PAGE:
Looking Behind the Veil
Death and the afterlife are a huge part of several cultures and religions, with some even believing that a soul is reincarnated into a new body after the old one dies. This concept is no stranger to fiction, being used in many stories over the course of human history. Tokyo RPG Factory has decided to take its own stab at it with their latest game, Oninaki. The Square Enix offshoot developer has developed a reputation for making games that rely purely on the nostalgia factor, reusing mechanics and presentation techniques from 16-bit classics like Chrono Trigger. They’re clearly aware of this as their newest release is a conscious attempt at shaking off these assumptions with a game that tries to explore incredibly heavy themes with real-time action RPG combat. This results in some neat ideas that never really come together like they should.
In the world of Oninaki, death is normalized due to the confirmed existence of the afterlife and reincarnation. A group called the Veil Watch consider it their duty to guide the Lost — souls of the dead who are unable to move on — to be reincarnated as well as enforce the laws of the world. Among the Veil Watch is Kagachi, a Watcher who has grown to be cold and stoic due to the death of his parents as a young child. While on duty, he encounters an amnesiac ghost girl named Linne, saving her from a mysterious entity known as the Night Devil, who is said to have committed mass murder sometime in the past. He makes a promise to Linne to take down the Night Devil which sends him on a path that will lead him to discover his true connections to both Linne and the Night Devil.
Oninaki makes it clear early on that it intends to touch on heavy themes such as death, murder, and suicide, and the game has a consistently somber tone throughout. While this is all well and good, the way the game ends up telling its story ends up being one of its biggest flaws. It is overly reliant on using assisted suicide and murder as plot points in the first few hours without easing the player into the setting. The narrative is hobbled by this lack of gracefulness in how it handles the subject matter, attempting to execute emotional beats that never feel earned.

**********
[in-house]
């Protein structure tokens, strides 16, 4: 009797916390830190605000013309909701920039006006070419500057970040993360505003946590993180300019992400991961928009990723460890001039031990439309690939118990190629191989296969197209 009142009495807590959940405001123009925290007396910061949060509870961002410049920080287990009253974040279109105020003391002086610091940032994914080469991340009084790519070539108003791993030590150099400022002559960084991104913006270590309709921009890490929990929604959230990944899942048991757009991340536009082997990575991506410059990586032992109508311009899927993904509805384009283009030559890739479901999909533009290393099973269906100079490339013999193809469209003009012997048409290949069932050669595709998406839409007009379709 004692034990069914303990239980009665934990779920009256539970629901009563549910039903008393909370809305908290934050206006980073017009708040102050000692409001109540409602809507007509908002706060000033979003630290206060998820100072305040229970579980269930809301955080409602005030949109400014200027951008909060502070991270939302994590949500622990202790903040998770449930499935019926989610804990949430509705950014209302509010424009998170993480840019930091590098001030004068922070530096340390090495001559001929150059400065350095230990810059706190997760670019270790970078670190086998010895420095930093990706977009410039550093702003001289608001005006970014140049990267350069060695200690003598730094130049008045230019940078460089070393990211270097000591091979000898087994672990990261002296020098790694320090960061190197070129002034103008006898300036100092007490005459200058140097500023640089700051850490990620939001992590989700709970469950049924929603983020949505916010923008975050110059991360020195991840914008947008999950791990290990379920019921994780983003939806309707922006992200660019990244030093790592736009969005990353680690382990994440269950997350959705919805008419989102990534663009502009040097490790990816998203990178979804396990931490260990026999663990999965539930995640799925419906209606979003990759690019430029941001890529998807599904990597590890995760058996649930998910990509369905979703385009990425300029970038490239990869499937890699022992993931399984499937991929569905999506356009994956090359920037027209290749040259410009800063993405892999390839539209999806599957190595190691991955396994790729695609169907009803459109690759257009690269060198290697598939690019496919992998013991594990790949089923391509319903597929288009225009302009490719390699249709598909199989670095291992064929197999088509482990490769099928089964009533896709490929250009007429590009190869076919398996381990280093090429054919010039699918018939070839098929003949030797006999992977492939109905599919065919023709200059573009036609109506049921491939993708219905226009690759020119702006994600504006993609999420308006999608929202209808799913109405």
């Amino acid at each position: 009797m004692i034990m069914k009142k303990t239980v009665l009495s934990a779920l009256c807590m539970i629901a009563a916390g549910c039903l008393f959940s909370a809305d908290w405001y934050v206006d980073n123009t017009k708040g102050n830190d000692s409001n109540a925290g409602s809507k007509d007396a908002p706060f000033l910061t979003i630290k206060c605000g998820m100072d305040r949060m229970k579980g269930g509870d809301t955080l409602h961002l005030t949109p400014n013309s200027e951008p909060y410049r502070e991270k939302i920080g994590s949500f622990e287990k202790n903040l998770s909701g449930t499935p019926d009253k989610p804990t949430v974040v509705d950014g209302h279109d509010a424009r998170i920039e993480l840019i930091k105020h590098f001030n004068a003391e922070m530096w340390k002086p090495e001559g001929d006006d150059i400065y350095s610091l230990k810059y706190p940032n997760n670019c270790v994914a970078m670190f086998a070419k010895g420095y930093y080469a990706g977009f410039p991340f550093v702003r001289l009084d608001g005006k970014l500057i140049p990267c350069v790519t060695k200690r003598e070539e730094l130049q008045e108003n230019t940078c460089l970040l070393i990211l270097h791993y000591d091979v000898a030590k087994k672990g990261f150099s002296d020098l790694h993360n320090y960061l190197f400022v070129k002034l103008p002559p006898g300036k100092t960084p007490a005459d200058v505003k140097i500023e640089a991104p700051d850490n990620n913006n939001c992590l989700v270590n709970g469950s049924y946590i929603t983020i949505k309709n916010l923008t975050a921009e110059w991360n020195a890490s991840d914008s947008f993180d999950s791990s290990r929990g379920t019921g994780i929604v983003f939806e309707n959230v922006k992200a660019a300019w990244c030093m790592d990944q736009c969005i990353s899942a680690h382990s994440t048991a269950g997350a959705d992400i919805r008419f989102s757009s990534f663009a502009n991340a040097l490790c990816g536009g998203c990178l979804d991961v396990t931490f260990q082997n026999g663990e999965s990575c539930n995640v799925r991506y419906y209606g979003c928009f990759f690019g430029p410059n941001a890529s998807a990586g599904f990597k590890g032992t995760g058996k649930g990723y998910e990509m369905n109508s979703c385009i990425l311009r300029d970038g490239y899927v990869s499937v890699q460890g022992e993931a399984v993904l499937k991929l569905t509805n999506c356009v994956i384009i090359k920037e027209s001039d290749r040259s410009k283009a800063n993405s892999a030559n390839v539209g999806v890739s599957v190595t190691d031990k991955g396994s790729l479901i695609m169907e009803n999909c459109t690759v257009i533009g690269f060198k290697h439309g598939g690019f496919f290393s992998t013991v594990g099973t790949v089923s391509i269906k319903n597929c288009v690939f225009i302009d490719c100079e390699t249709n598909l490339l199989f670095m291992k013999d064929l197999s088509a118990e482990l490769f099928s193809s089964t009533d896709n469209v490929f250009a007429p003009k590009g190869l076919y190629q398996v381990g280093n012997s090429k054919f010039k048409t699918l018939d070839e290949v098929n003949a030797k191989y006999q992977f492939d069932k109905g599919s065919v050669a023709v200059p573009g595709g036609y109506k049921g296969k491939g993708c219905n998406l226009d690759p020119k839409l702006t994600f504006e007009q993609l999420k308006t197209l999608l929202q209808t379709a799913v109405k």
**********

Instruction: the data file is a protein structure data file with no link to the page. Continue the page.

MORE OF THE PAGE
The main narrative revolving around the mystery of Linne and the Night Devil takes way too long to properly get started, with the first several hours of the game consisting of sequences of events that try to set up the world yet don’t add to the story in any meaningful way. It doesn’t help that the game’s attempts to develop the relationship between Kagachi and Linne fall flat, with both characters feeling one-note and lacking in nuance or depth. While there is a cast of supporting characters throughout the narrative, they are ultimately underdeveloped and for the most part don’t contribute anything of importance to the story. This underdevelopment is magnified by the game’s tendency to kill off characters without first giving players any reason to be emotionally invested in them. When the main thread does pick back up, the twist and turns of the story fall flat without the needed investment, complete with a limp ending that leaves a bad aftertaste.
On the surface, Oninaki is a typical hack-n-slash action RPG affair where the player cuts their way through waves of enemies. The element that stands out are the Daemons, which are Lost souls that act as weapons that provide different abilities and methods of fighting. While only one Daemon is available for use at the start, several more are obtained further into the game. As these Daemons are used in combat, they earn special skill stones that can be used to upgrade their skill trees as well as helping them regain their lost memories, which are portrayed in scenes of monologued narration.This provides incentive to use them all in combat, or at least that seems to be what the developers intended as various design issues end up hindering the potential of these systems.